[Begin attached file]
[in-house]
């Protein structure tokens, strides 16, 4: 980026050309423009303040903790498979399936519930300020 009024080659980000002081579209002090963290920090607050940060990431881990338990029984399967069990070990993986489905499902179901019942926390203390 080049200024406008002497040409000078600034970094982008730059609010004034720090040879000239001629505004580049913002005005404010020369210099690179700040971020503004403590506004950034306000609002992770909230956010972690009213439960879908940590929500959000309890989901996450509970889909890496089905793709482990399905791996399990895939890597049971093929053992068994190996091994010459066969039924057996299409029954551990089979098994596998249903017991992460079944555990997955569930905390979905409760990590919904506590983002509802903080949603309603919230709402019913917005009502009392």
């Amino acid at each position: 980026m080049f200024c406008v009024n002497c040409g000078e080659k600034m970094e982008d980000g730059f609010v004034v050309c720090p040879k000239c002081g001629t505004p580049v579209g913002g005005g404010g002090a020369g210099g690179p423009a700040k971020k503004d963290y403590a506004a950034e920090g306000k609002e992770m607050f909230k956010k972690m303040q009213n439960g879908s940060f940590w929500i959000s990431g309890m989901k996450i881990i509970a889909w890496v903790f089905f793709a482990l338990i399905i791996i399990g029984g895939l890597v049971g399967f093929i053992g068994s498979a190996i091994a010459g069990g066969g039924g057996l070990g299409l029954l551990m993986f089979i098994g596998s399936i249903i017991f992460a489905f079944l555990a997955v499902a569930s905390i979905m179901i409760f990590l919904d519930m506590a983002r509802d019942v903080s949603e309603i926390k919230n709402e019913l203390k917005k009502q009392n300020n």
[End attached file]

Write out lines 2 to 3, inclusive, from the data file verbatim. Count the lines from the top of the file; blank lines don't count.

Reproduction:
């Protein structure tokens, strides 16, 4: 980026050309423009303040903790498979399936519930300020 009024080659980000002081579209002090963290920090607050940060990431881990338990029984399967069990070990993986489905499902179901019942926390203390 080049200024406008002497040409000078600034970094982008730059609010004034720090040879000239001629505004580049913002005005404010020369210099690179700040971020503004403590506004950034306000609002992770909230956010972690009213439960879908940590929500959000309890989901996450509970889909890496089905793709482990399905791996399990895939890597049971093929053992068994190996091994010459066969039924057996299409029954551990089979098994596998249903017991992460079944555990997955569930905390979905409760990590919904506590983002509802903080949603309603919230709402019913917005009502009392």
């Amino acid at each position: 980026m080049f200024c406008v009024n002497c040409g000078e080659k600034m970094e982008d980000g730059f609010v004034v050309c720090p040879k000239c002081g001629t505004p580049v579209g913002g005005g404010g002090a020369g210099g690179p423009a700040k971020k503004d963290y403590a506004a950034e920090g306000k609002e992770m607050f909230k956010k972690m303040q009213n439960g879908s940060f940590w929500i959000s990431g309890m989901k996450i881990i509970a889909w890496v903790f089905f793709a482990l338990i399905i791996i399990g029984g895939l890597v049971g399967f093929i053992g068994s498979a190996i091994a010459g069990g066969g039924g057996l070990g299409l029954l551990m993986f089979i098994g596998s399936i249903i017991f992460a489905f079944l555990a997955v499902a569930s905390i979905m179901i409760f990590l919904d519930m506590a983002r509802d019942v903080s949603e309603i926390k919230n709402e019913l203390k917005k009502q009392n300020n």